So before you begin choosing a scanning solution, you need to think about what type of document repository you need and what information you will use to label and organize those file in that repository. Some things to consider when selecting a document repository are:
When deciding what data you want to use to find your documents, consider these questions:
If you already have the data you can associate it with scanned images automatically without having to retype it. If the data is on the document as text or a barcode, it can be read from the image automatically with the right software. This process is discussed in detail in the next section.
There are 3 manual labor components to document scanning. These are the biggest cost of any scanning project, so automating these processes is the key to keeping the overall cost low. They are:
The first two steps are physical. They are only made more efficient by good ergonomics and a faster scanner. The third step is done in software, either by typing or by reading the necessary data from the document itself. This data can be read with bar codes, or by reading the text from the image with Optical Character Recognition (OCR).
Unless you skipped the last paragraph, you know that OCR stands for Optical Character Recognition. OCR software is able to take digital images of text and turn them into machine-readable text that can be searched or edited.
There are just a handful of OCR "engines" out there that implement the complex algorithms required to accurately read text, and every scanning application uses one of these engines. The low-cost and open source engines found in most desktop scanning applications give significantly less accurate results than the top-tier engines like ABBYY FineReader and Nuance OmniPage, especially on lower quality scans. So it is important to consider which OCR engine is being used in the software you select.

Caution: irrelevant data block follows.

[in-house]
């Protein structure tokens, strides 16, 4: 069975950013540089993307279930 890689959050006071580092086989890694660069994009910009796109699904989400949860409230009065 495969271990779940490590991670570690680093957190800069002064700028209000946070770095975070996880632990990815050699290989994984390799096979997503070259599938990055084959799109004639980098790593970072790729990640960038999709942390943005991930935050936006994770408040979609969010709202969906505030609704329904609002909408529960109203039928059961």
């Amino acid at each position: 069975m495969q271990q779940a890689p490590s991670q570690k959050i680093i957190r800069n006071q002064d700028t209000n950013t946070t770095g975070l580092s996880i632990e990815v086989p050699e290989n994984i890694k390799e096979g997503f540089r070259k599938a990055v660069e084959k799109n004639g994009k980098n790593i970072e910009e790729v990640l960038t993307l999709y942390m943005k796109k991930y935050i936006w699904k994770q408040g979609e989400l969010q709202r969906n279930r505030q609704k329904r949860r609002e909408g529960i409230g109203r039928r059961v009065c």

When scanning many copies of the same document type with identical layouts, you can use Zone OCR to read the text in a specific place on each page. This feature is supported by most scanning applications, but can be unreliable when other lines or text in the document are very close to the data you are trying to read, since shifting or skewing can occur in the scanner that cause the zone to mis-align with the image.
More advanced OCR applications can locate data on the page even when it doesn't always appear in the sample place. It can do this using pattern matching or by finding field labels. This type of software can also correct for document shift in zone OCR applications.
Barcode recognition is much faster and more accurate than OCR. If you are creating the documents you will ultimately need to scan, there is no reason not to put the key information you need to index them in a barcode. There are free barcode fonts available that will work with any document editor that lets you pick fonts.
You can also insert bar code separator sheets between documents to indicate a document break and provide index data. When scanning many documents at once, it helps not to have to stop the scanner between each new document. If you have multi-page documents where the number of pages is different in each one, separator sheets are recommended. Separator sheets can be printed in bulk when scanning large batches of existing documents, or one at a time for individual scans (useful for network scanners).
SimpleCoversheet is our free tool for creating barcode coversheets.
OCR cannot read hand printed text. For that you need ICR software and even then the handprint needs to be constrained with boxes or combs to be read accurately.
If you have a lot of data that needs to be read from a document, a forms processing application is more appropriate for the task than one designed for document scanning.
As mentioned previously, the quality of the OCR engine can make a big difference in how accurately a document can be read. This is especially true if a document has been copied, faxed or poorly scanned. A good rule of thumb is that if you have to read it twice or squint to figure out what it says, the software probably won't be able to read it either.
SimpleIndex is able to read barcodes, perform zone OCR and even uses pattern matching to locate data in different locations on each document. It has far more features than other scanning applications in its price range, and is far less expensive than other software with these features. It also uses the ABBYY FineReader OCR engine for the most accurate OCR results, as well as an advanced multi-engine voting technology for reading even the most degraded barcodes.
Its streamlined interface simplifies the scanning workflow, reducing many tasks to just a single mouse click. And finally it can integrate with a wide variety of document management systems, SharePoint, cloud storage solutions and third party applications. Even if your software includes a scanning interface, it is often much more efficient to use SimpleIndex instead, due to its powerful automation and simple interface.